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Here in "the Innovation Capital of the World", as Mayor Lee recently described San Francisco, the largest private art school in the U. S. has unveiled a vibrant new digital tool to make the pages of its catalog come alive.  

San Francisco's Academy of Art University is wowing prospective students through Aurasma's radical new technology that allows aspiring artists and designers to access interactive features in their catalog. Readers aim their iPhones or Androids at the catalog which connects them to a trove of streaming video, audio and text about programs in their selected field.  

"Using Aurasma's augmented reality platform, the Intersections app transforms the traditional printed material into a portal for current digital content through an interactive mobile experience. It makes the book more relevant and engaging than ever before," said Jennifer Rapp, general manager at Aurasma.  

It's digital innovations like this that enhance the consumer experience and make consumers hungrier for more sophisticated digital technology. But turning the page, digital innovations creating access to hours of streaming video and audio require more wireless capacity.  And with skyrocketing demand for more and better digital innovations that gobble up mobile data, wireless capacity becomes constrained. The supply of spectrum, the invisible airwaves that fuel smartphones and tablets, is not keeping pace with consumer demand.  While policymakers deserve some credit for taking action to free up more spectrum, they must explore all options, cover to cover, to accommodate consumer need for more wireless data and provide the resources to develop advanced communications infrastructure.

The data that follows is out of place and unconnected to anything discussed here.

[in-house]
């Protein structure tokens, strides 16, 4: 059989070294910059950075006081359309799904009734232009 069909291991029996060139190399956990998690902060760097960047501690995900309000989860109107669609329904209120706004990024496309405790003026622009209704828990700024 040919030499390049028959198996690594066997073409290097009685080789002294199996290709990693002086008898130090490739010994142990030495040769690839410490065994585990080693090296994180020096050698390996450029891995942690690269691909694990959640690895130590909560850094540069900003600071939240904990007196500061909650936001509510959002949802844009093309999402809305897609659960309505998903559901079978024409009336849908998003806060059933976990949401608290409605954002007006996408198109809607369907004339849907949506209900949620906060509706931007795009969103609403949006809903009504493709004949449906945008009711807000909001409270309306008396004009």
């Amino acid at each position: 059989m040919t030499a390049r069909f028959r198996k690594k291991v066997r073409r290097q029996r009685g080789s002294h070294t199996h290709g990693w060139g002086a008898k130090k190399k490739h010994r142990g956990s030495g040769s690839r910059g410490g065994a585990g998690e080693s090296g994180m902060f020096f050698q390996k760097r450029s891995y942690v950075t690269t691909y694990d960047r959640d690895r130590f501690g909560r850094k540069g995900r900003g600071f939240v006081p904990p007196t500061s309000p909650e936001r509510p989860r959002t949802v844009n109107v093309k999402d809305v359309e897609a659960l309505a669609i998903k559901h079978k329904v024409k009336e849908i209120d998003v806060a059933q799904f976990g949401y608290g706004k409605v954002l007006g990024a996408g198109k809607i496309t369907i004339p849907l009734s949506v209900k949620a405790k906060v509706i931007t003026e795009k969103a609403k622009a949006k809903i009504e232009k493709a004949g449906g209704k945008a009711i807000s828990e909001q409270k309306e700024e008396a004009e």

The Federal Communications Commission estimated a 35-fold increase in U.S. mobile data traffic from 2009 to 2014 and projected that data traffic could overwhelm available spectrum by the end of next year. Fortunately, there's plenty of spectrum available for consumer use.  But right now the U.S. government, which manages spectrum allocation for government, public safety, and private companies, has only allocated a small portion of spectrum for mobile Internet.  

Recently, Washington took a step in the right direction earlier this year by approving public spectrum auctions.  Open bidding gives providers ready to put spectrum to work an opportunity to purchase spectrum they need to build state-of-the-art networks that can bring cutting edge technology to consumers.  

The government's approval of spectrum auctions is a good start.  However, federal lawmakers must take action immediately to release more spectrum for consumer mobile use and modernize policies that better fit a wireless market that's moving at 21st Century speed.  By expanding wireless capacity, innovative new ways of communicating, like the Academy of Art University's digital catalog, will become just one of the many incredible technology developments that transform our lives every day.  

Dr. Elisa Stephens, President of Academy of Art University, commented on the digital tool, "Consumers today expect an interactive, personal experience, whether they are researching a new car or a new school.  The augmented technology is a tremendous asset for Academy of Art University because everything happening on our campus is creative in nature -- and now we have a platform that allows the public to experience it in an interactive way. We are excited for students to experience the University through Intersections and think this is just the tip of the iceberg for the future of marketing to students."

The communications revolution is bringing about digital innovations, like the Academy of Art University catalog, that are strengthening education and public safety, improving the quality and delivery of health care and offering communications devices that can do more and more.  Let's make sure public policy keeps pace with the rapidly evolving world of digital communications to support innovations we have yet to even see and enjoy.

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